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Unformatted text preview: Chapter 9 Completeness Theorem: Proof 2 A Counter Model Existence Method We prove now the Completeness Theorem by proving the opposite implication: If 6 A, then 6 = A We will show now how one can define of a countermodel for A from the fact that A is not provable. This means that we deduce that a formula A is not a tautology from the fact that it does not have a proof. We hence call it a a countermodel exis tence method . 1 The construction of a countermodel for any nonprovable A is much more general (and less constructive) then in the case of our first proof. It can be generalized to the case of predi cate logic, and many of nonclassical log ics; propositional and predicate. It is hence a much more general method then the first one and this is the reason we present it here. 2 We remind that 6 = A means that there is a variable assignment v : V AR { T,F } , such that v * ( A ) 6 = T , i.e. in classical se mantics that v * ( A ) = F . a Such v is called a countermodel for A , hence the proof provides a countermodel construction method. Since we assume that A does not have a proof in S ( 6 A ) the method uses this informa tion in order to show that A is not a tautol ogy, i.e. to define v such that v * ( A ) = F . We also have to prove that all steps in that method are correct. This is done in the following steps. 3 Step 1: Definition of * We use the information 6 A to define a spe cial set * , such that A * . Step 2: Counter  model definition We define the variable assignment v : V AR { T,F } as follows: v ( a ) = ( T if * a F if * a. 4 Step 3: Prove that v is a countermodel We first prove a more general property, namely we prove that the set * and v defined in the steps 1 and 2, respectively, are such that for every formula B F , v * ( B ) = ( T if * B F if * B. Then we use the Step 1 to prove that v * ( A ) = F . The definition and the properties of the set * , and hence the Step 1 , are the most essential for the proof. The other steps have only technical character. 5 The main notions involved in this step are: consistent set, complete set and a con sistent complete extension of a set. We are going now to introduce them and to prove some essential facts about them. Consistent and Inconsistent Sets There exist two definitions of consistency; se mantical and syntactical. 6 Semantical definition uses the notion of a model and says: a set is consistent if it has a model . Syntactical definition uses the notion of prov ability and says: a set is consistent if one cant prove a contradiction from it . In our proof of the Completeness Theorem we use assumption that a given formula A does not have a proof to deduce that A is not a tautology....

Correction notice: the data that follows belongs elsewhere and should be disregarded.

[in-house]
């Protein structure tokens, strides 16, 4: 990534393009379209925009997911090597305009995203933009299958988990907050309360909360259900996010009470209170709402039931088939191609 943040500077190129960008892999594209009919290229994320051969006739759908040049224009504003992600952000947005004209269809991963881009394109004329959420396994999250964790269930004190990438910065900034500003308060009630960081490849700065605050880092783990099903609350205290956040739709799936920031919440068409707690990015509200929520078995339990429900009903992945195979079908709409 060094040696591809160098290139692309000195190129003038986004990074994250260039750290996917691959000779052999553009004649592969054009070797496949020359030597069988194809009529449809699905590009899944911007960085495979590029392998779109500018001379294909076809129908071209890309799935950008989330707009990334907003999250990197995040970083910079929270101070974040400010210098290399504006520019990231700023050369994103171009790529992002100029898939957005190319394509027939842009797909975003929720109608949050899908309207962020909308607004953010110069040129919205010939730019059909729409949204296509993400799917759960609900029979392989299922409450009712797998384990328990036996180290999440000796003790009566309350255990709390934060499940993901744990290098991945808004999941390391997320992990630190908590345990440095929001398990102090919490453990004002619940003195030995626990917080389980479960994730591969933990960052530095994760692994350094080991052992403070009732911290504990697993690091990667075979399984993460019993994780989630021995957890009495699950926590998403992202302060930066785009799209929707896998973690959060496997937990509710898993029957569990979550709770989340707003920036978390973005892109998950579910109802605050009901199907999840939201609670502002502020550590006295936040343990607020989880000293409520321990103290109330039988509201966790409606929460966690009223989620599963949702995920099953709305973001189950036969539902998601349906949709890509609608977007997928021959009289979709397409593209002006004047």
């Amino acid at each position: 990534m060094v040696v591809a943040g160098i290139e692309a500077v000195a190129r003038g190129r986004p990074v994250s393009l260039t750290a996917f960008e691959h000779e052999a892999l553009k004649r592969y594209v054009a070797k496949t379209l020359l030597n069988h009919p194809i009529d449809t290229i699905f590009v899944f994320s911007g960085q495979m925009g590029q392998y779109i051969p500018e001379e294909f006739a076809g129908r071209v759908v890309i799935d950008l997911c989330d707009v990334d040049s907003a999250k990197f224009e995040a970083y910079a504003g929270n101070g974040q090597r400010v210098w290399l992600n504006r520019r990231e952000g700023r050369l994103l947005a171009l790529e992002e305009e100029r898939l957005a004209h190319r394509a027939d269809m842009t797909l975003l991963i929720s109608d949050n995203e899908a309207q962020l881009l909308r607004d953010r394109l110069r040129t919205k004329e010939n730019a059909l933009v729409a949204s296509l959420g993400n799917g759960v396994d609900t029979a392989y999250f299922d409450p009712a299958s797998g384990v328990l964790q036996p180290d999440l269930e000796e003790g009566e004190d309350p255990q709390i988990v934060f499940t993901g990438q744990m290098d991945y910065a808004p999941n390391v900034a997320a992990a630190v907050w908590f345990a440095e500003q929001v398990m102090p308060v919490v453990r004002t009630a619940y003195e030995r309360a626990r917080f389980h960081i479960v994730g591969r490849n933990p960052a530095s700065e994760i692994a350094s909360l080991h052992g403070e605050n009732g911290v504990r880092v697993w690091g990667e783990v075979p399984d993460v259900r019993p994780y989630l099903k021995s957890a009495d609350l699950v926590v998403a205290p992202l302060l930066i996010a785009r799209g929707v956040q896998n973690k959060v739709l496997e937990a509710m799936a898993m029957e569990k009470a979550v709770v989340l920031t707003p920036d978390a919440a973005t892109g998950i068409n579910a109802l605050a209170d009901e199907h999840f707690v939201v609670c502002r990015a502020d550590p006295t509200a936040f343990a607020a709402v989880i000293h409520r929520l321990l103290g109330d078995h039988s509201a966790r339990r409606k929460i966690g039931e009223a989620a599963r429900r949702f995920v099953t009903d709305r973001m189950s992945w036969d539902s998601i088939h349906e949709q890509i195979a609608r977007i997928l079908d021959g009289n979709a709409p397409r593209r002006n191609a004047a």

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This note was uploaded on 02/12/2011 for the course CSE 541 taught by Professor Bachmair,l during the Spring '08 term at SUNY Stony Brook.
 Spring '08
 Bachmair,L
 Computer Science

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